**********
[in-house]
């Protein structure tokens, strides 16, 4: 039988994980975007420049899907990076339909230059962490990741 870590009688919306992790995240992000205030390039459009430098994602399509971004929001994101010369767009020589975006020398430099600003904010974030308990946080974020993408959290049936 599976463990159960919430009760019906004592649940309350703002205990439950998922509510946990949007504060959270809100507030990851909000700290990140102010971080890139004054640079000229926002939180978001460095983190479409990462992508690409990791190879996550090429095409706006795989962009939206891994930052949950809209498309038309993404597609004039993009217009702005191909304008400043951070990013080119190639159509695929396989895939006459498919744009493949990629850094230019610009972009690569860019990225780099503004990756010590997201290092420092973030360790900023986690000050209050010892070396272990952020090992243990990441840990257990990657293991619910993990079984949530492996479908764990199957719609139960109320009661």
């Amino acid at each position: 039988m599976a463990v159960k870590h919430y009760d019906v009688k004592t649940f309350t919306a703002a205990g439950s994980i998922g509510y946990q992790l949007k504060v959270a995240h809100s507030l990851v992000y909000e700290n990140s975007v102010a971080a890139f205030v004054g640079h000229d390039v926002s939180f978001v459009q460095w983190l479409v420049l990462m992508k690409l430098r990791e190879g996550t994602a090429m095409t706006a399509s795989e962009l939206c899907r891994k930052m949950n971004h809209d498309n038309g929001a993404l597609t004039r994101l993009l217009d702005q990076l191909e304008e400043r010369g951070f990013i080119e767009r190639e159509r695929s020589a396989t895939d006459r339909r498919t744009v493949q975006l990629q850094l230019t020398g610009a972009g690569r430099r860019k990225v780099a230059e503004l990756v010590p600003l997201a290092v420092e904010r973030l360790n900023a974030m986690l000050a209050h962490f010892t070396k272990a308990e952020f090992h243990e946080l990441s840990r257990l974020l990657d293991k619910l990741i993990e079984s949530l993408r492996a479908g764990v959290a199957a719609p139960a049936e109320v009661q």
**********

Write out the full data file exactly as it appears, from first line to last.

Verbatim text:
[in-house]
């Protein structure tokens, strides 16, 4: 039988994980975007420049899907990076339909230059962490990741 870590009688919306992790995240992000205030390039459009430098994602399509971004929001994101010369767009020589975006020398430099600003904010974030308990946080974020993408959290049936 599976463990159960919430009760019906004592649940309350703002205990439950998922509510946990949007504060959270809100507030990851909000700290990140102010971080890139004054640079000229926002939180978001460095983190479409990462992508690409990791190879996550090429095409706006795989962009939206891994930052949950809209498309038309993404597609004039993009217009702005191909304008400043951070990013080119190639159509695929396989895939006459498919744009493949990629850094230019610009972009690569860019990225780099503004990756010590997201290092420092973030360790900023986690000050209050010892070396272990952020090992243990990441840990257990990657293991619910993990079984949530492996479908764990199957719609139960109320009661």
């Amino acid at each position: 039988m599976a463990v159960k870590h919430y009760d019906v009688k004592t649940f309350t919306a703002a205990g439950s994980i998922g509510y946990q992790l949007k504060v959270a995240h809100s507030l990851v992000y909000e700290n990140s975007v102010a971080a890139f205030v004054g640079h000229d390039v926002s939180f978001v459009q460095w983190l479409v420049l990462m992508k690409l430098r990791e190879g996550t994602a090429m095409t706006a399509s795989e962009l939206c899907r891994k930052m949950n971004h809209d498309n038309g929001a993404l597609t004039r994101l993009l217009d702005q990076l191909e304008e400043r010369g951070f990013i080119e767009r190639e159509r695929s020589a396989t895939d006459r339909r498919t744009v493949q975006l990629q850094l230019t020398g610009a972009g690569r430099r860019k990225v780099a230059e503004l990756v010590p600003l997201a290092v420092e904010r973030l360790n900023a974030m986690l000050a209050h962490f010892t070396k272990a308990e952020f090992h243990e946080l990441s840990r257990l974020l990657d293991k619910l990741i993990e079984s949530l993408r492996a479908g764990v959290a199957a719609p139960a049936e109320v009661q």